I toured the Tesla Factory in Jan 2014, and they had ridiculous numbers of body panels of all sorts stacked up. It seemed like way more than was needed for even a weeks production. In the beginning, they were retooling and redesigning the factory line (you can see the changes in the magnetic tape stripes that the automated body trolleys travel on). If they made a change to one panel, they would have to throw out all of their existing production and stamp all new ones. No longer a problem.

They have a lot of it moving like clockwork now, and stamping parts is no longer the rate limiting step. It looked to me like welding is now the rate limiting step. As long as that's the case, you should have your parts available.

Brian H | 22 April, 2014

As someone commented, the injury and death costs are likely running much lower, and are the big ticket items. Much bigger than aluminum panels. And remember: NO engine or transmission repairs. Just that wee overworked starter motor!

ye | 22 April, 2014

Mathew98 said: "My liability only coverage for my hybrid which costs third of the MS costs 50% more. How does it make any sense?"

I don't know why it's more, but the price of the car isn't relevant for liability coverage. All that matters is how much damage or injury they expect you to cause to other cars or people.

TFMethane | 22 April, 2014

@ye In general, I agree with you. However, I think insurance companies use actual data on how much a particular car and a particular "type" of driver will cost them to determine the liability.

Indirectly that takes into account a bunch of things, including how recklessly people tend to drive a performance car (for example), and how much the "other party" to an accident might sue you for if they see your $100K car.

Rocky_H | 22 April, 2014

Oh, yeah, that is pretty early on, ordering in 2012, when they didn't have the processes as refined, I guess. I still don't get this part:
"I assumed it would charge ok on a regular port."
Did you try it on a regular outlet and it wouldn't charge?

Brian H | 22 April, 2014

And, per accident, I'm sure Prius occupants suffer far more injuries etc. than Tesla occupants!

tanj | 14 June, 2014

Slow speed collision in a driveway, dents in rear quarter panel and cracked light. The aluminum could not be reformed (it had hairline cracks where the dents folded). The paint was almost perfect. The other car: rubberized fender bent. Estimate on the Tesla: 17,000 (80 hours of labor), I don't know if the insurance company negotiated down.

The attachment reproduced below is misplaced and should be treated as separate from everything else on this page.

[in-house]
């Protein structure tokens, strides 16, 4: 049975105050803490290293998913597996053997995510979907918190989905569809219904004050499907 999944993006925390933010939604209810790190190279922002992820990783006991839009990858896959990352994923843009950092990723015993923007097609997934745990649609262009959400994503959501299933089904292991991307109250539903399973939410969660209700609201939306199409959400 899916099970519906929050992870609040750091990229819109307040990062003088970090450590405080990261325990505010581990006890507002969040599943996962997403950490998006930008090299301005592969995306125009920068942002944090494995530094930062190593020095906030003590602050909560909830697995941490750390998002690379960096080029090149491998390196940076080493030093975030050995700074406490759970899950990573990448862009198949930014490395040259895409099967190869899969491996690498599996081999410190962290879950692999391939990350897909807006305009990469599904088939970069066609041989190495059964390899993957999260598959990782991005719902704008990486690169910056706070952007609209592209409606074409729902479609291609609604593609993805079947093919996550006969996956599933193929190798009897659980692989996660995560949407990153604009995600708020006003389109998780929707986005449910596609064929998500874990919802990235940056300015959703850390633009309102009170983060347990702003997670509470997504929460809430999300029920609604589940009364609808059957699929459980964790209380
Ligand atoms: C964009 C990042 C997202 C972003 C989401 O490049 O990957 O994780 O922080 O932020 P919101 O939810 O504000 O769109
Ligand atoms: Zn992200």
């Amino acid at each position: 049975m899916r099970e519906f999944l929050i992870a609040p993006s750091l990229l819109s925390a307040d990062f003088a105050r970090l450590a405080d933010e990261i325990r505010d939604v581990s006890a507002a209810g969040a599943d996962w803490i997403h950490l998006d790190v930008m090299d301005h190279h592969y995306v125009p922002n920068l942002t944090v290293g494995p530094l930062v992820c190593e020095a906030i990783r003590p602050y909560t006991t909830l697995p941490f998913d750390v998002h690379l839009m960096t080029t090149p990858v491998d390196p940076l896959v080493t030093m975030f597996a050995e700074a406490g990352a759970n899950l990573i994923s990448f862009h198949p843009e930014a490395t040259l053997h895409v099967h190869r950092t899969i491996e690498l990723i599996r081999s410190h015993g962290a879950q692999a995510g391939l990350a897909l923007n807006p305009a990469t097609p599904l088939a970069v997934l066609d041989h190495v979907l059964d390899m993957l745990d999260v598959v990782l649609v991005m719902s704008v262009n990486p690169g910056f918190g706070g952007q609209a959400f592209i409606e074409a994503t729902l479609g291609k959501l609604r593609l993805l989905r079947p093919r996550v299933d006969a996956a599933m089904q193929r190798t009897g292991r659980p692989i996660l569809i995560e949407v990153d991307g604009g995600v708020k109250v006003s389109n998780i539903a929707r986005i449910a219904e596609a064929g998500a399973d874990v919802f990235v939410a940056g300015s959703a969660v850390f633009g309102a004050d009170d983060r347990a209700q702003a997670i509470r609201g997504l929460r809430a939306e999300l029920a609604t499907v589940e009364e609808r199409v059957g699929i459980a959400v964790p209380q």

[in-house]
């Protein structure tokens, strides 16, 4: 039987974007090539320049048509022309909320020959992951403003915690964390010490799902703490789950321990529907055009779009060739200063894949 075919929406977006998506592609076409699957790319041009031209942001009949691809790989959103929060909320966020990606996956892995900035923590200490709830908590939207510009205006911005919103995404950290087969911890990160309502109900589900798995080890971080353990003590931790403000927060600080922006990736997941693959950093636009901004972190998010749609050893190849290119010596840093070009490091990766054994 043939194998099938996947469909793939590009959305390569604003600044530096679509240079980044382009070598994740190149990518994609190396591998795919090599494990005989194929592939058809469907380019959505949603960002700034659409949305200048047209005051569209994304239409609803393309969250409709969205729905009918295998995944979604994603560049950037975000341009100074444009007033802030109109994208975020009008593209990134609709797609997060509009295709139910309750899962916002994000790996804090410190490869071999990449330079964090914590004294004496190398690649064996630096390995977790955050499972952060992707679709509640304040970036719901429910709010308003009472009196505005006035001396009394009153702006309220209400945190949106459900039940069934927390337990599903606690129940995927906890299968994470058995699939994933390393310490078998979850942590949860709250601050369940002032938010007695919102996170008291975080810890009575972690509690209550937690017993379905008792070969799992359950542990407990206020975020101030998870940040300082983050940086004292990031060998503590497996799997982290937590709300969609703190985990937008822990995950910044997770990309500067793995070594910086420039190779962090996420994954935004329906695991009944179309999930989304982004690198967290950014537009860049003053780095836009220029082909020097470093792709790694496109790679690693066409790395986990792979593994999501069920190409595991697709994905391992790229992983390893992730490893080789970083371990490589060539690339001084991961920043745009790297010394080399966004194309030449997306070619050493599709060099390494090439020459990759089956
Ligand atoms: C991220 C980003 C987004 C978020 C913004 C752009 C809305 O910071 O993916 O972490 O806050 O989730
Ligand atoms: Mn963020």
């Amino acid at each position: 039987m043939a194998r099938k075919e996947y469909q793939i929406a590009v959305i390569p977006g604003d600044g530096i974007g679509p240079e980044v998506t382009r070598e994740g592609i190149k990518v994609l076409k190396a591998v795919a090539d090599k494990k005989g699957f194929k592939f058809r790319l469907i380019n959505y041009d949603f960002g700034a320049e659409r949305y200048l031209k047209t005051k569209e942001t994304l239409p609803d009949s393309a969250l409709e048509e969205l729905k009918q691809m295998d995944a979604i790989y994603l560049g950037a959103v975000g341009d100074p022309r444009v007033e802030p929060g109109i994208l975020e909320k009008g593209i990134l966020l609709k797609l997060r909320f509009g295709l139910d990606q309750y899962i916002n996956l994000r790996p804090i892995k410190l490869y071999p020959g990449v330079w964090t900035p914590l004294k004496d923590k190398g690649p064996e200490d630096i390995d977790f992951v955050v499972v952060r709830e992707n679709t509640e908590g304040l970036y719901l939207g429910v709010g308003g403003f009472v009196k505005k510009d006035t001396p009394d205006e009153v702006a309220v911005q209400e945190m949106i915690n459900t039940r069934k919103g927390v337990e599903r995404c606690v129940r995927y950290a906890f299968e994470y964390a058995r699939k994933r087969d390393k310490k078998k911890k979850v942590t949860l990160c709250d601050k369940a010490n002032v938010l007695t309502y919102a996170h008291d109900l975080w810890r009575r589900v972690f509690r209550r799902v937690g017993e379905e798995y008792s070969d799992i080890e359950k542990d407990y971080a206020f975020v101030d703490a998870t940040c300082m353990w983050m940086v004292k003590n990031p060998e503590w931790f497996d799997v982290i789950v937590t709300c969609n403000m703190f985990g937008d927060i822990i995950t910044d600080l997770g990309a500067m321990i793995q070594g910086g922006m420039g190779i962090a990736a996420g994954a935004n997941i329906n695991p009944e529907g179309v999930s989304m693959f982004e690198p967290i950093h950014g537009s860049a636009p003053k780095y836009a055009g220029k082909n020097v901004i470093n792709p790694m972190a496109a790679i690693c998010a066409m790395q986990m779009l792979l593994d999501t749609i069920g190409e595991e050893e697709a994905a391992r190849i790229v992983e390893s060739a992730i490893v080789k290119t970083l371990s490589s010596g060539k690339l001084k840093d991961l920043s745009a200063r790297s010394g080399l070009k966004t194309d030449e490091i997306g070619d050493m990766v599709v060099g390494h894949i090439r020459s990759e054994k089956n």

The insurance company said they do not yet have enough data on repair costs so their rates are based on the class of car, however it looks like costs are higher than expected. So, expect rates to go up. We are currently in a honeymoon for rates which will be revised soon given data.
I can understand that aluminum is expensive but if you look around at other brands you can see they have been careful to design separate panels in the most vulnerable places. Perhaps Tesla could learn from looking at competitors with some thought to how repair costs influenced those designs.

PatT | 14 June, 2014

I've taken out both front fenders, separately,in collisions with deer. I found that the cost of the fenders is surprisingly cheap -- less than $600 each. What is expensive is the pearl white paint. I was told that for any other color, except pearl white and signature red, you can get the fender already painted. Then it is just a few hundred more dollars for the labor to R & R.

Repairing aluminum is not cheap but replacing parts can be a better way to go.

Another advantage that Tesla body repairs have is availability. It took less than a week to get the fenders from Fremont. Try that with a BMW.

lolachampcar | 14 June, 2014

Most other AL cars have expensive rear quarters as they are also labor intensive to swap (Porsche, Audi, etc).

Suturecabre | 14 June, 2014

All it takes is one bad accident and for example a $1 million claim for injuries, and it's the same cost of repairing a hundred MS fender-benders. That's why MS insurance costs should stay cheap....People in any Tesla accident come out unharmed, never suffer serious injuries or deaths, and are more careful with their cars in general. How many people on this forum (unlike other car forums) come here posting "DUDE I just smoked this bimmer on a side road, we hit 130mph son, too bad I didnt make him crash those cars are wack", vs. the more typical "THERE'S A SCRATCH ON THE FENDER!!! AAYYIIEEEEE!!!" I too would freak out at a scratch or door ding.

windex | 15 June, 2014

A lot of the arguments in this thread about cost of bodywork well parallel hull repair on steel vs fiberglass vs aluminum boat (yacht) hulls.

Aluminum is by far the easiest to maintain material unless you take hull damage which then drives the cost up astronomically. It's also vulnerable to blunt impacts more so than either alternate material.

The same is true for cars.

This is why most boats are fiberglass - emergency hull repair at sea is drastically limited with an aluminum hull. Anybody can weld steel. You can repair fiberglass yourself. Aluminum requires a first world country and experienced welders.